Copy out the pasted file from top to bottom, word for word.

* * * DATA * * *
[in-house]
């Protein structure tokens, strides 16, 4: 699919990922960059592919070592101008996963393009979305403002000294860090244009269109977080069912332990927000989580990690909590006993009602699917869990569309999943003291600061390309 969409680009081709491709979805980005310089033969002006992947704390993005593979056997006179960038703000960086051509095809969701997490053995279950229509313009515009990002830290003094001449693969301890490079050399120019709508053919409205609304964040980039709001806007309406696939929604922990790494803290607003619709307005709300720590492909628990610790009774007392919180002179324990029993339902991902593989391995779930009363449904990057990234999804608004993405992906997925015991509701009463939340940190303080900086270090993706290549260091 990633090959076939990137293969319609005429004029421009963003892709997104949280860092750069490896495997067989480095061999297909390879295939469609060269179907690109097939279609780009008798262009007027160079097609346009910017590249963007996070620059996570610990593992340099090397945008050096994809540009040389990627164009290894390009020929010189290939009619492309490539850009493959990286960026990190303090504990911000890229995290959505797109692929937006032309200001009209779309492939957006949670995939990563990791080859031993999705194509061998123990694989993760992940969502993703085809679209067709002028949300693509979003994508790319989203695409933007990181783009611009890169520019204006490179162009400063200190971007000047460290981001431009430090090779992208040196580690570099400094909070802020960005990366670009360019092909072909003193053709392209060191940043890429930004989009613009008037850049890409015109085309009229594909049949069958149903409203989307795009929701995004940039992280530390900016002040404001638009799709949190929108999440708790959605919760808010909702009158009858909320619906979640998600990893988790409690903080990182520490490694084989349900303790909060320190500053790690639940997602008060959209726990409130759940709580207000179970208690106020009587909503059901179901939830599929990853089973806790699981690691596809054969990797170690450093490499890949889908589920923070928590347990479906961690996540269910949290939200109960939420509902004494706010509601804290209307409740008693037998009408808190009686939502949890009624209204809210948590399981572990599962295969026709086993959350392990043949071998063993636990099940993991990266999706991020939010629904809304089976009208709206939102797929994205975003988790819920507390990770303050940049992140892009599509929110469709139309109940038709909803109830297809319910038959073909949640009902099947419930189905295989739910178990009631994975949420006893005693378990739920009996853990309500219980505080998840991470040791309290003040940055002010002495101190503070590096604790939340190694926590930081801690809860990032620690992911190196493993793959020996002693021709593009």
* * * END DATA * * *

[in-house]
């Protein structure tokens, strides 16, 4: 699919990922960059592919070592101008996963393009979305403002000294860090244009269109977080069912332990927000989580990690909590006993009602699917869990569309999943003291600061390309 969409680009081709491709979805980005310089033969002006992947704390993005593979056997006179960038703000960086051509095809969701997490053995279950229509313009515009990002830290003094001449693969301890490079050399120019709508053919409205609304964040980039709001806007309406696939929604922990790494803290607003619709307005709300720590492909628990610790009774007392919180002179324990029993339902991902593989391995779930009363449904990057990234999804608004993405992906997925015991509701009463939340940190303080900086270090993706290549260091 990633090959076939990137293969319609005429004029421009963003892709997104949280860092750069490896495997067989480095061999297909390879295939469609060269179907690109097939279609780009008798262009007027160079097609346009910017590249963007996070620059996570610990593992340099090397945008050096994809540009040389990627164009290894390009020929010189290939009619492309490539850009493959990286960026990190303090504990911000890229995290959505797109692929937006032309200001009209779309492939957006949670995939990563990791080859031993999705194509061998123990694989993760992940969502993703085809679209067709002028949300693509979003994508790319989203695409933007990181783009611009890169520019204006490179162009400063200190971007000047460290981001431009430090090779992208040196580690570099400094909070802020960005990366670009360019092909072909003193053709392209060191940043890429930004989009613009008037850049890409015109085309009229594909049949069958149903409203989307795009929701995004940039992280530390900016002040404001638009799709949190929108999440708790959605919760808010909702009158009858909320619906979640998600990893988790409690903080990182520490490694084989349900303790909060320190500053790690639940997602008060959209726990409130759940709580207000179970208690106020009587909503059901179901939830599929990853089973806790699981690691596809054969990797170690450093490499890949889908589920923070928590347990479906961690996540269910949290939200109960939420509902004494706010509601804290209307409740008693037998009408808190009686939502949890009624209204809210948590399981572990599962295969026709086993959350392990043949071998063993636990099940993991990266999706991020939010629904809304089976009208709206939102797929994205975003988790819920507390990770303050940049992140892009599509929110469709139309109940038709909803109830297809319910038959073909949640009902099947419930189905295989739910178990009631994975949420006893005693378990739920009996853990309500219980505080998840991470040791309290003040940055002010002495101190503070590096604790939340190694926590930081801690809860990032620690992911190196493993793959020996002693021709593009």